I did promise a second meat – and that came in the form of our lamb chop. Nice, but not the star of the show. No picture for you.

Urbanity

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Sometimes, its just enough to come across a nice lunch. Work lunches tend to canteen food (dull) or quiet fancy restaurants (usually the same ones over and over) or mall food (more fast than food) so its nice when a working lunch turns out to be just nice.

This one was an old favourite that I had not gone back to in a long while. I used to find the Versova version excellent (if a little hard to get a seat in) but have not gone for a while. Sitting at Mulund’s Urban Takda over a droolworthy kalimiri paneer and a delectable tandoori gobi, I ruminate on the niceties of Punjabi food and the potential of vegetables in tandoor.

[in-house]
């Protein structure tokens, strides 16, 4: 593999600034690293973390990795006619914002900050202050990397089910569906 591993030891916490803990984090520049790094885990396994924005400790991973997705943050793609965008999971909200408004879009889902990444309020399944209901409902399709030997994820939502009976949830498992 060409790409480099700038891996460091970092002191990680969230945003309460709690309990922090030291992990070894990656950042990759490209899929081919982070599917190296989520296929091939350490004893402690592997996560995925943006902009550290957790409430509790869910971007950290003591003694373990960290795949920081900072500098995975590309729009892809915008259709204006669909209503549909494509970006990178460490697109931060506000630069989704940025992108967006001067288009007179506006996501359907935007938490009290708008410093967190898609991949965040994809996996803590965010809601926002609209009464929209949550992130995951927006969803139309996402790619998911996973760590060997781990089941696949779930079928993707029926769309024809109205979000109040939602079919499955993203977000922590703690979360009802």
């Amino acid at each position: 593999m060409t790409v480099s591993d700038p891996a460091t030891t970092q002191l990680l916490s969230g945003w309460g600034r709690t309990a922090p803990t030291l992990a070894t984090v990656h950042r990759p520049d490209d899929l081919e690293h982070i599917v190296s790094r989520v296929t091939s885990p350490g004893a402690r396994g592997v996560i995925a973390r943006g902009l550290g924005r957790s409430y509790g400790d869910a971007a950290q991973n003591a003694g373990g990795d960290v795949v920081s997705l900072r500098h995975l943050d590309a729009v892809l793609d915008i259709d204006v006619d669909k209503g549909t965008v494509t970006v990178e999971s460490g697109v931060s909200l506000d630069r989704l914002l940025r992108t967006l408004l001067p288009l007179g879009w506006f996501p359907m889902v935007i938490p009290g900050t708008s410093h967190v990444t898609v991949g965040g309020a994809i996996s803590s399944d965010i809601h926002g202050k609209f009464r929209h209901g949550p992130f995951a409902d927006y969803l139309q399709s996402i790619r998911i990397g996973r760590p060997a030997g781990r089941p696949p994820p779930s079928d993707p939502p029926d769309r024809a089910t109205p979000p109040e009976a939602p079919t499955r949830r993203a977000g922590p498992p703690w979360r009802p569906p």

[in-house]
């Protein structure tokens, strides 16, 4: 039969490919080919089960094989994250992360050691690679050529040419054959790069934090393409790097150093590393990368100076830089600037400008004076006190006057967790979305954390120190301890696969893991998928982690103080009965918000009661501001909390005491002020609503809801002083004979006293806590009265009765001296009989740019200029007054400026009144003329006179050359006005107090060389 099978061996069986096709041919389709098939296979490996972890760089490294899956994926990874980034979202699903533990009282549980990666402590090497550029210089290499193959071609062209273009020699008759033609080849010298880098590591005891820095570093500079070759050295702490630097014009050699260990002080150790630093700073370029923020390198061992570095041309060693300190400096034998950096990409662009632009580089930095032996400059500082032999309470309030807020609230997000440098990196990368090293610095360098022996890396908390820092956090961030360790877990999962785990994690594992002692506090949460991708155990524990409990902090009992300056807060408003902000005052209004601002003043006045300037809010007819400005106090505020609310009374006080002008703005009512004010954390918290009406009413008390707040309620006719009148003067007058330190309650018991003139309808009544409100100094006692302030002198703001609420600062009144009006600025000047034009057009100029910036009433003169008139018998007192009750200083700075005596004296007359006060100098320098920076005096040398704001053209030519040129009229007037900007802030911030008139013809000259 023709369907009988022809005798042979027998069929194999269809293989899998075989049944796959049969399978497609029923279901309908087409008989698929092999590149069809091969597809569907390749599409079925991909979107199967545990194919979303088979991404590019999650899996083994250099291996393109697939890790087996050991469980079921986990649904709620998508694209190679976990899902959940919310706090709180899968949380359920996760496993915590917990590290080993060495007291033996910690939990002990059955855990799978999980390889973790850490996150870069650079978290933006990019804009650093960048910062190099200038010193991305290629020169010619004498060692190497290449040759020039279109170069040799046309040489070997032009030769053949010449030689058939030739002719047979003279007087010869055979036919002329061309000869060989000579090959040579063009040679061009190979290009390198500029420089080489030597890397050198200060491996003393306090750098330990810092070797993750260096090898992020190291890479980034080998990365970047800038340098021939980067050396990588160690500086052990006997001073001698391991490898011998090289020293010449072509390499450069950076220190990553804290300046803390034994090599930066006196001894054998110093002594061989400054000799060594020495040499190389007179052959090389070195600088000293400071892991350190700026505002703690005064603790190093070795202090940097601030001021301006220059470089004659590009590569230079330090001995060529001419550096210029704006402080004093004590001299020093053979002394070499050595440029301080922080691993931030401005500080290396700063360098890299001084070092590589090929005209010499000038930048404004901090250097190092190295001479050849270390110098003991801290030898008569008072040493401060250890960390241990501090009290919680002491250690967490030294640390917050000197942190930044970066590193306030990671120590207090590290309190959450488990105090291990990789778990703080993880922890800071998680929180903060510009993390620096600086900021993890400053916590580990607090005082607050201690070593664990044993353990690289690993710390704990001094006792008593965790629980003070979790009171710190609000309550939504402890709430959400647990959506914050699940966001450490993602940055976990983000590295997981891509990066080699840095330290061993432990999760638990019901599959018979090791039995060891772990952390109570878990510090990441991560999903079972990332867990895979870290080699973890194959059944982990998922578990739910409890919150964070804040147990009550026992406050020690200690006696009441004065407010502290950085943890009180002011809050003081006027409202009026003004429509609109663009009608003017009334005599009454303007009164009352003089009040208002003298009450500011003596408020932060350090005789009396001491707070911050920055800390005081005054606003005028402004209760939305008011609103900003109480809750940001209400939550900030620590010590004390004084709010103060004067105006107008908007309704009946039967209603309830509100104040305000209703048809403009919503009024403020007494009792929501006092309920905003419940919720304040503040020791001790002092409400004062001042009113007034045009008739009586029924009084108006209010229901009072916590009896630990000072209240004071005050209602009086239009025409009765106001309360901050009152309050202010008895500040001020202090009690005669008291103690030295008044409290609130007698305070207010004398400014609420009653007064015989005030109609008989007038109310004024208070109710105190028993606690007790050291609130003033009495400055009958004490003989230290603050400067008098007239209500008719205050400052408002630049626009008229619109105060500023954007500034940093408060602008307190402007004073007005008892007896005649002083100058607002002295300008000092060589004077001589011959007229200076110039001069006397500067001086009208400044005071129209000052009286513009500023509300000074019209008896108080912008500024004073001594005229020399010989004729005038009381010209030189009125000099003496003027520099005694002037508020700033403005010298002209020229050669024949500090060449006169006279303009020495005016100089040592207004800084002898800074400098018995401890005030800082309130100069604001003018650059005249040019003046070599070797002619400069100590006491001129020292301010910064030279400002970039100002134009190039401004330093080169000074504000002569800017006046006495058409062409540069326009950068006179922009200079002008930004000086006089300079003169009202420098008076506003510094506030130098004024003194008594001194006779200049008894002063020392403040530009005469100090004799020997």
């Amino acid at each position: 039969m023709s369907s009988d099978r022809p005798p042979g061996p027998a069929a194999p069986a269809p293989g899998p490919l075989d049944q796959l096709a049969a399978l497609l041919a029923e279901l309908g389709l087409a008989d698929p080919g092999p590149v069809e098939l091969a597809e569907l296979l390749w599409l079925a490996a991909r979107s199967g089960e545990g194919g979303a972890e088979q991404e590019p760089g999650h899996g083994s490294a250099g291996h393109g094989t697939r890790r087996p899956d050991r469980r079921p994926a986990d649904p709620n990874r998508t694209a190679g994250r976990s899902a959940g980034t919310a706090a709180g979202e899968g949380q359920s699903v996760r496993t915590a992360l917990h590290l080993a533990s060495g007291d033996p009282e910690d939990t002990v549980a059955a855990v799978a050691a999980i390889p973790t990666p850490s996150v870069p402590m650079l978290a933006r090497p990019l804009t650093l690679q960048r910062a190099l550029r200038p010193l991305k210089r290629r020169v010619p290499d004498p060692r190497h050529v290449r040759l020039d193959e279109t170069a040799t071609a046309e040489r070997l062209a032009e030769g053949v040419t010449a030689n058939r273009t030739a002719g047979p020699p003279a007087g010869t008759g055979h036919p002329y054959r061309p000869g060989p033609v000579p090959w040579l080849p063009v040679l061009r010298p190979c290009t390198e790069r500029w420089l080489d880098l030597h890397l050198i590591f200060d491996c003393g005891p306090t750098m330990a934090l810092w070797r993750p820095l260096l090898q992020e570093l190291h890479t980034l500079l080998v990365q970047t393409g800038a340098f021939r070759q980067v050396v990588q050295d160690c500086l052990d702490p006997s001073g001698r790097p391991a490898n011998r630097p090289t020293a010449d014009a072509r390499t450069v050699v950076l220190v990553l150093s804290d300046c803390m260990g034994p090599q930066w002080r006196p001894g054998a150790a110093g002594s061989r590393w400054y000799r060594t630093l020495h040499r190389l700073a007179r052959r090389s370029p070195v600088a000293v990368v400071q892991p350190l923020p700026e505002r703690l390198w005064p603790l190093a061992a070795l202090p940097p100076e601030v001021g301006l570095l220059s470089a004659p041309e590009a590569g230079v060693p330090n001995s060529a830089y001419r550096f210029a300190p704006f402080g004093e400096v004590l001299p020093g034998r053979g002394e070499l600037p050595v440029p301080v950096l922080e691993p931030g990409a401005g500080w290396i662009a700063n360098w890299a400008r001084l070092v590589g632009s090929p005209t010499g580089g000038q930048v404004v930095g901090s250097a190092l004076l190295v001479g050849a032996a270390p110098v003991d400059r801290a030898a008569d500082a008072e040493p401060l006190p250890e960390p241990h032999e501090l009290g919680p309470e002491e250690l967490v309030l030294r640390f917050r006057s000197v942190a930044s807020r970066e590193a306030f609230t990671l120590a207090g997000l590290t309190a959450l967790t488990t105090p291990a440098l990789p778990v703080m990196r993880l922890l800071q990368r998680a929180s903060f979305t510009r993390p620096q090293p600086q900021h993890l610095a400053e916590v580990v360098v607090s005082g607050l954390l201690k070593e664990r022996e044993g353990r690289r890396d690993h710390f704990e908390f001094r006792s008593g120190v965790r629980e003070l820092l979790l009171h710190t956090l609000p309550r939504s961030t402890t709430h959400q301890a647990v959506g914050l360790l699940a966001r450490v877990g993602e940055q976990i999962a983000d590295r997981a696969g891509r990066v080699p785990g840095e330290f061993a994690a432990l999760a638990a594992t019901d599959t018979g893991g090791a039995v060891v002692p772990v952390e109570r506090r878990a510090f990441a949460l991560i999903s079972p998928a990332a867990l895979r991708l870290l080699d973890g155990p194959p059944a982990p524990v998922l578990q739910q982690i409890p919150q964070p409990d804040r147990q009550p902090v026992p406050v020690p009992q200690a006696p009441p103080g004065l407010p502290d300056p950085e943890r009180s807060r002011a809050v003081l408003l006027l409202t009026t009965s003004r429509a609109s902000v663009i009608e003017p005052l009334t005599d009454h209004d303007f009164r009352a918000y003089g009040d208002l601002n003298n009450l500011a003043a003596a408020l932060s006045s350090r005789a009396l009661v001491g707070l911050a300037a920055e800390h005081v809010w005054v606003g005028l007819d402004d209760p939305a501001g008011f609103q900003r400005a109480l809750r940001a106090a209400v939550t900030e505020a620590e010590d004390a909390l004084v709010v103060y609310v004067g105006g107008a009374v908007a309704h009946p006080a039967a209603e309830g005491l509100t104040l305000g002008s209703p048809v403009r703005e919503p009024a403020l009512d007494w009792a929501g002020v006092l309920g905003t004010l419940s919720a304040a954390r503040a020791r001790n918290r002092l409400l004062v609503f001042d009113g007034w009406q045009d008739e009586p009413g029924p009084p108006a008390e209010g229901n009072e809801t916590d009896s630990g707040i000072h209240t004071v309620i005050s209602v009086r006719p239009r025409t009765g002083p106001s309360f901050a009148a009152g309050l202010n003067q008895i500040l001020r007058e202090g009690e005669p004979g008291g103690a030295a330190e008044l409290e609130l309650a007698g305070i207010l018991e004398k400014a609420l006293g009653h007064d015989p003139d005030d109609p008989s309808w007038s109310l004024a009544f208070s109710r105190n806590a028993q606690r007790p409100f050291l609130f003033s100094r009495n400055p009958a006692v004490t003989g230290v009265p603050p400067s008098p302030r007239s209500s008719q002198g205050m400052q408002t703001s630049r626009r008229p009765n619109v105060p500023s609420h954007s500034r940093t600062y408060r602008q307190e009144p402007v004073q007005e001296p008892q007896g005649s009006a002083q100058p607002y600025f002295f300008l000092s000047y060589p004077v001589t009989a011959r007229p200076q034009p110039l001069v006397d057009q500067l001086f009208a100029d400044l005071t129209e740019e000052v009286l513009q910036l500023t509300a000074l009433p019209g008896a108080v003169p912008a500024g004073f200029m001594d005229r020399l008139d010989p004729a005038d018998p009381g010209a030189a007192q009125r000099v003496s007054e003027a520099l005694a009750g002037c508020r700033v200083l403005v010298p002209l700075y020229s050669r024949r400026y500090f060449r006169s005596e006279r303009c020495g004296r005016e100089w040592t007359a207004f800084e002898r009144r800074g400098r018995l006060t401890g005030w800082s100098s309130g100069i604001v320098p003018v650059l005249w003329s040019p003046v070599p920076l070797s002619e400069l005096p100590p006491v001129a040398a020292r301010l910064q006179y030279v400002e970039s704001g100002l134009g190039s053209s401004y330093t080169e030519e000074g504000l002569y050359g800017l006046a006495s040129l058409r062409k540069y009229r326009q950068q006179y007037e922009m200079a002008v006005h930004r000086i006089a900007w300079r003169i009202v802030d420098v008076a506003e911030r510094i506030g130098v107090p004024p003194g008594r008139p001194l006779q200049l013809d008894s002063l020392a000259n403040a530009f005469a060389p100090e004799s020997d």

Urban Tadka is still as kitschy as I remember it, and the food is every bit as nice. Regulation Punjabi, but distinctly better than the usual butter chicken crap dished out by every second person who can spell dhaba. Crisp flavours and efficient execution makes for a nice experience. Rich, of course, especially if you top the meal off with a rabdi.

Busaba heads North

about Lower Parel, Mumbai 2 comments:

Busaba has been open in Lower Parel for a while now, which is rather convenient for me as a lunch I can walk to. Worthy of note, in particular, is their set lunch menu -a starter, a salad, a main course and a dessert of the day to be chosen from a small menu at a mere four fifty; it's cheaper than a standard meal at Jai Hind round the corner. The options keep rotating, but there's always a couple of good choices (even if you insist on veggies). The food, as in the other Busaba, is South East Asian, except for desserts (those are unwaveringly European).

Thai steamed chicken and Vietnamese pho soup has been ordered...